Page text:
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London Horror Festival 2021

Rachael Bellis
Revenge: The Horror Cabaret
October 21

Rachael and her guests sing their way from Sweeney Todd to Carrie as Rachael discovers just how wonderful horror as a genre can really be. But what happens when it goes wrong and her special guests end up both dead AND in jail?

Hi Rachael thank you for talking to The New Current, how have you been holding up during these very strange times?

Hi there! Happy to be talking about shows (and making them) again! Yes it has been up and down for most of us hasn't it? I have done a few zoom plays (and two zoom cabarets) and I hope they stick around because the accessibility we have found is incredible and I do hope we keep it going. That said, I do miss live theatre and I'm so happy to be back on a real stage! I feel a bit like it's the first day of school really.

Has this time provided you with any new creative inspiration or opportunities?

I have done some zoom Shakespeare with The Show Must Go Online and my own company, Worldwide Shakespeare, and some work on zoom with Hog in the Limelight, a company created in the pandemic. It has been incredible learning new ways of working and discovering innovative styles. And I've learned a lot more about tech (which means I feel more confident on that side of things now that we are in person again too!) 


What does it mean to you to be bringing your new show Revenge: The Horror Cabaret to the London Horror Festival 2021, are there be any nerves ahead of your run? 

This is my first sort of solo cabaret (solo with guests) and so yes, I would say I am nervous! But also it means everything to me. I have been in other people's cabarets before and in a few musical workshops as well, but this is my piece, created with my own experiences with horror.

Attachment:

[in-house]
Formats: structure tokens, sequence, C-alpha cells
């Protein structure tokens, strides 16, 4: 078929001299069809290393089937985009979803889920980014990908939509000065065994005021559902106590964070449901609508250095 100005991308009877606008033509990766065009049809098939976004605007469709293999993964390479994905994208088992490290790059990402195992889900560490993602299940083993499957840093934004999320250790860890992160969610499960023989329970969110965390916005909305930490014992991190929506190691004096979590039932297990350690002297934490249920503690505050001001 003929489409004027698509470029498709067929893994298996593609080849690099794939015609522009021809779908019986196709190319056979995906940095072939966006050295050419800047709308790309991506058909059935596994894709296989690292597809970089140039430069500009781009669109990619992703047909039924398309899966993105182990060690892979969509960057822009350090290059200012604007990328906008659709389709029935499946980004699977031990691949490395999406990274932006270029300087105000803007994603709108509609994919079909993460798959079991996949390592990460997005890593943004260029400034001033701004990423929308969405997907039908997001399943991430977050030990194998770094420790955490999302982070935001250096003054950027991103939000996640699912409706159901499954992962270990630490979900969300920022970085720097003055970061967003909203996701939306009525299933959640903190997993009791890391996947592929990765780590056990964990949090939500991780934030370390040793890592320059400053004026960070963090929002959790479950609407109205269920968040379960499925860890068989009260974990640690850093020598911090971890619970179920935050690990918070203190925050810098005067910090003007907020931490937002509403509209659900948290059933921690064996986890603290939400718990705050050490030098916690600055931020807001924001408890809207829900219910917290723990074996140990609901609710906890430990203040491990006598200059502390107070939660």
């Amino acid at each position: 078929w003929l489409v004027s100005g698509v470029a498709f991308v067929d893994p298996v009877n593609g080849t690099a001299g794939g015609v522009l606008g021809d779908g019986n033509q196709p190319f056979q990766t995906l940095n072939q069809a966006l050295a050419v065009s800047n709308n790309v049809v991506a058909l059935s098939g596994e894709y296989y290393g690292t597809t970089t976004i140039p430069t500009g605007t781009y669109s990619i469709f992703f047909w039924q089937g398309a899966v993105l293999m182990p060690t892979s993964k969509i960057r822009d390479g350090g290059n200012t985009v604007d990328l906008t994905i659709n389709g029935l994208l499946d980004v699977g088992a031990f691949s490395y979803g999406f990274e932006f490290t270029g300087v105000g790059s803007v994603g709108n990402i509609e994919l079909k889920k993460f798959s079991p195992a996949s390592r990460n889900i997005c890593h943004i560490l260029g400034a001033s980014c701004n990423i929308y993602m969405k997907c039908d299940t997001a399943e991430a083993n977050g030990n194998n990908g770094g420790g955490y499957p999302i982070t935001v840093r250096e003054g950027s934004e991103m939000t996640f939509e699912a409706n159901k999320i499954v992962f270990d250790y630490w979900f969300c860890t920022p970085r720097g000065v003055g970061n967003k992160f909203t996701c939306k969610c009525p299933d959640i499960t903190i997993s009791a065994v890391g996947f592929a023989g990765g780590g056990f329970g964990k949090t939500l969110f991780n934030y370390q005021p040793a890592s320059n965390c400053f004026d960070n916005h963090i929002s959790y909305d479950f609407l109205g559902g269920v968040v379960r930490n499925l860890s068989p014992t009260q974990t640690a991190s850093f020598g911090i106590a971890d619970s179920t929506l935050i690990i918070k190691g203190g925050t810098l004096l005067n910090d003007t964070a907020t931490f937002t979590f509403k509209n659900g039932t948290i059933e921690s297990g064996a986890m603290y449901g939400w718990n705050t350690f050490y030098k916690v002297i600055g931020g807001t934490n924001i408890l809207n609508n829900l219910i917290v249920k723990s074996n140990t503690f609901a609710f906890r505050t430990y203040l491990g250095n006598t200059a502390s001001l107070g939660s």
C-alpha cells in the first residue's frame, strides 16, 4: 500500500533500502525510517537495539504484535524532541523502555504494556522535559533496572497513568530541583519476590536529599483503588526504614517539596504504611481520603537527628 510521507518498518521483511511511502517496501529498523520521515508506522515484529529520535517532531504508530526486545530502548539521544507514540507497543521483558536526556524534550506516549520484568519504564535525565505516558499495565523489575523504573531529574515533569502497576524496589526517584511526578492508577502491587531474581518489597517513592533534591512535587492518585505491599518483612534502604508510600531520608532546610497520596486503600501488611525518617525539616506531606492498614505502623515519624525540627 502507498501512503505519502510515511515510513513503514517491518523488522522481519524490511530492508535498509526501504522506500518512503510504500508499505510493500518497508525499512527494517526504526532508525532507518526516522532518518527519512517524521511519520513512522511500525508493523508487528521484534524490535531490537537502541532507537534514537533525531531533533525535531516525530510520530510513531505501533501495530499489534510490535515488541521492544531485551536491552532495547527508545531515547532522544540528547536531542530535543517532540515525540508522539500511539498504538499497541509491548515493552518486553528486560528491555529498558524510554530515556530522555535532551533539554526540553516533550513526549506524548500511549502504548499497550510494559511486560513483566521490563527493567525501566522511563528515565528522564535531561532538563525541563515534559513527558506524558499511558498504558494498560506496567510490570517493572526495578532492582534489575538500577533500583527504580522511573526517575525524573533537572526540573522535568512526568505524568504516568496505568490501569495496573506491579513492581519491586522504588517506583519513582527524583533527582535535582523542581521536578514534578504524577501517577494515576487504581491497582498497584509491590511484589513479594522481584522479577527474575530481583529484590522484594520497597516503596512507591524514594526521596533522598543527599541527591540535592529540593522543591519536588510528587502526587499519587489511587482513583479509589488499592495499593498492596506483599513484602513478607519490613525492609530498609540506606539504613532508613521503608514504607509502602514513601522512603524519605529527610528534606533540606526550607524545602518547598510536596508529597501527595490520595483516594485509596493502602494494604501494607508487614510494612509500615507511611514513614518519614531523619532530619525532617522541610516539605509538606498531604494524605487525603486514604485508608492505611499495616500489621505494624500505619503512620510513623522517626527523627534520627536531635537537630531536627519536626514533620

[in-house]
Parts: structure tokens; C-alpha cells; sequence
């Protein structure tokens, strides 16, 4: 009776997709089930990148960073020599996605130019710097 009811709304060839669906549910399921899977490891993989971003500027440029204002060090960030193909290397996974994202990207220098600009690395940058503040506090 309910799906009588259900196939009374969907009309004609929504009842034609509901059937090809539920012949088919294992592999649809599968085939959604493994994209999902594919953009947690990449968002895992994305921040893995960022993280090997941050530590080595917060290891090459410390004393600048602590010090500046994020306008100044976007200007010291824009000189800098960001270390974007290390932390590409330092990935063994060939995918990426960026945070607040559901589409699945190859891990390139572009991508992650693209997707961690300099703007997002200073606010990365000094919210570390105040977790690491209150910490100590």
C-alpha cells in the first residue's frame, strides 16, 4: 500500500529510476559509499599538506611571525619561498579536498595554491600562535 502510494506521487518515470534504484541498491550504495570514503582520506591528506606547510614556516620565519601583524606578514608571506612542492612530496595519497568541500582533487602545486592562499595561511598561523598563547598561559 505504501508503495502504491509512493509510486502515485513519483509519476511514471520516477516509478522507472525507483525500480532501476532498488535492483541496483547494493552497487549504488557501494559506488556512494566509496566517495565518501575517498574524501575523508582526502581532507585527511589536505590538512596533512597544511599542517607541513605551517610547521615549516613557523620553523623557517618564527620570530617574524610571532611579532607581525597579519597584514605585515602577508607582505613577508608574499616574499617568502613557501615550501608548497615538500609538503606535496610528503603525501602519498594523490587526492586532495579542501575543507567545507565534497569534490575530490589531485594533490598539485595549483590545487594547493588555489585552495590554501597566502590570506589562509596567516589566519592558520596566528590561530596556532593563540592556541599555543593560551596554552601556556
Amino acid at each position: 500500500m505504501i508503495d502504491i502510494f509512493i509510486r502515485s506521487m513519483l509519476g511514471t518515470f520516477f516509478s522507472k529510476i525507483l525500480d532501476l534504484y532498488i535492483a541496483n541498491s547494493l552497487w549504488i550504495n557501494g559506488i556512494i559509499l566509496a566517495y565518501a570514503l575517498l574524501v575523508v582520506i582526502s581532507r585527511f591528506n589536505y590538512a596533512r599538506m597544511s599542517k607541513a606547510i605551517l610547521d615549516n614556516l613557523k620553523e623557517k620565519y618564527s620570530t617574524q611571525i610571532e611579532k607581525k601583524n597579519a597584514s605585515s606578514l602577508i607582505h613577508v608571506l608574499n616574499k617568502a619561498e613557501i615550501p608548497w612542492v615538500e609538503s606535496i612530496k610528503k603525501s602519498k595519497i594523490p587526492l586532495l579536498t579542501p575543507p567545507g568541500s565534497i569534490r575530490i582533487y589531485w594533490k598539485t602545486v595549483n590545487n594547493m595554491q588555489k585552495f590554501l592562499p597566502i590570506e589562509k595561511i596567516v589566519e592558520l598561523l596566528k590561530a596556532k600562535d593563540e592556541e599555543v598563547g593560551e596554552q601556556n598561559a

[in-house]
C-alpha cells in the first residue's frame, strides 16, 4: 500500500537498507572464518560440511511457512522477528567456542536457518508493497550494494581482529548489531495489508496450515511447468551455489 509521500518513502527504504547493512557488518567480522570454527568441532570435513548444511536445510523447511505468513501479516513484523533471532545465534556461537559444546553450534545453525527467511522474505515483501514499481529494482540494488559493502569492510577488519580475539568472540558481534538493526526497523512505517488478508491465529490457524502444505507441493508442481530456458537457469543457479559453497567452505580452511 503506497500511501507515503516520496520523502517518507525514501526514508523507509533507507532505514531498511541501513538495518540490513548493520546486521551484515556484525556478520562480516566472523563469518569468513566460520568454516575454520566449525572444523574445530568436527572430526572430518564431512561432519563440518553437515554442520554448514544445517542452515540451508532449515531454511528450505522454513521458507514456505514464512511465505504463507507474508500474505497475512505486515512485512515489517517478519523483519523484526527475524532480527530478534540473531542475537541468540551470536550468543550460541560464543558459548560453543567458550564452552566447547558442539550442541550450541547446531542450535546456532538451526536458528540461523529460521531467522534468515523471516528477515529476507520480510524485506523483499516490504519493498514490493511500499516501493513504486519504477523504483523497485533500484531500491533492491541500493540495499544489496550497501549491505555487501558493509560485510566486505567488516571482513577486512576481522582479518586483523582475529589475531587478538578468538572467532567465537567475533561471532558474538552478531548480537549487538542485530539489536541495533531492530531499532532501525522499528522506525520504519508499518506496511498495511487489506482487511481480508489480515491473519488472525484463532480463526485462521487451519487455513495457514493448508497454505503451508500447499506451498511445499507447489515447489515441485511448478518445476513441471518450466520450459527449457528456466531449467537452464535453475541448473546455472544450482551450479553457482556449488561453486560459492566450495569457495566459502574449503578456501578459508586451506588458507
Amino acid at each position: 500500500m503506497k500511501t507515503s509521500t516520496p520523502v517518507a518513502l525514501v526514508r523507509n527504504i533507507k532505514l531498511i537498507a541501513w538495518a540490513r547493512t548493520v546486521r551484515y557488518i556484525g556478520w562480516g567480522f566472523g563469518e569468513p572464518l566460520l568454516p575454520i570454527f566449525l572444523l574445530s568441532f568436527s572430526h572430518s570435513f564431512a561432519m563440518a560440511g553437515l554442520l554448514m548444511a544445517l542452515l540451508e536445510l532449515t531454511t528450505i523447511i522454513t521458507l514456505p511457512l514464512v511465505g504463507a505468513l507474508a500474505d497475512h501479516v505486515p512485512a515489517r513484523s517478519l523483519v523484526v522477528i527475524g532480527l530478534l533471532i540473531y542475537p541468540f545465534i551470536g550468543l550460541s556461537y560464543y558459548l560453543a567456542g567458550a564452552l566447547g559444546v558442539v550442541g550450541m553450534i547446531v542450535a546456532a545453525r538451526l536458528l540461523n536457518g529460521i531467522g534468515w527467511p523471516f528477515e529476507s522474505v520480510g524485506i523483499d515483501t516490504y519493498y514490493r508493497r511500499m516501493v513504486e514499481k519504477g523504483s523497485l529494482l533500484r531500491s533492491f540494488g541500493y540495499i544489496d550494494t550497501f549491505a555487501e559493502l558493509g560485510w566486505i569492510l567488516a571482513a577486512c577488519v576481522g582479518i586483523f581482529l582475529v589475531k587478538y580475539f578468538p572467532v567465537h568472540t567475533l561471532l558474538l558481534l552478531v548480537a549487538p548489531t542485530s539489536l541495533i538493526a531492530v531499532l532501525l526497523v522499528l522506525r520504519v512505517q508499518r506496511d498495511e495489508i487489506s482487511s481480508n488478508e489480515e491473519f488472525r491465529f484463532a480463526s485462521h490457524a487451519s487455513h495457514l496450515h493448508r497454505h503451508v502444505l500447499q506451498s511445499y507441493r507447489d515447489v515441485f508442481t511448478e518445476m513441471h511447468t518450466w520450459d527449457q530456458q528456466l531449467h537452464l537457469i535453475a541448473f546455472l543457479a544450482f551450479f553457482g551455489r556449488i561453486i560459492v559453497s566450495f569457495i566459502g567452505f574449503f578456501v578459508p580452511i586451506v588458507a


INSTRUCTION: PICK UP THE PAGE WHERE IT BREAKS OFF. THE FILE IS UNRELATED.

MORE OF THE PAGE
Can you tell me a little bit about Revenge: The Horror Cabaret, did you have any apprehensions about creating a show based on your own experiences? 

Well I would say it's my own experiences with horror -- watching the genre and listening to it. With horror, it can't only be your own experiences because for instance (spoiler), people die in this show and end up in jail and I've never died or been in jail! But I was afraid of watching slasher films or anything horror related as a child, so my only experience with the genre was in singing songs from musicals. They were never as scary somehow. Of course, the idea of horror stories set in high schools relates to my life growing up in America and attending those schools (without the horror side of it) and the songs I have chosen, particularly as my solos relate to my life in various ways -- mostly about not fitting into the world I grew up in. So it is a little apprehensive to put yourself out there so heavily and say "this is my experience" when someone might think being a vampire or a zombie can't be my experience.


But the emotional narrative in the songs is there for me and hopefully will come through in the performance. And I think that portion of things is so important. And I imagine vampires and zombies are pretty lonely!


What were the biggest challenges you faced bringing Revenge: The Horror Cabaret to the stage?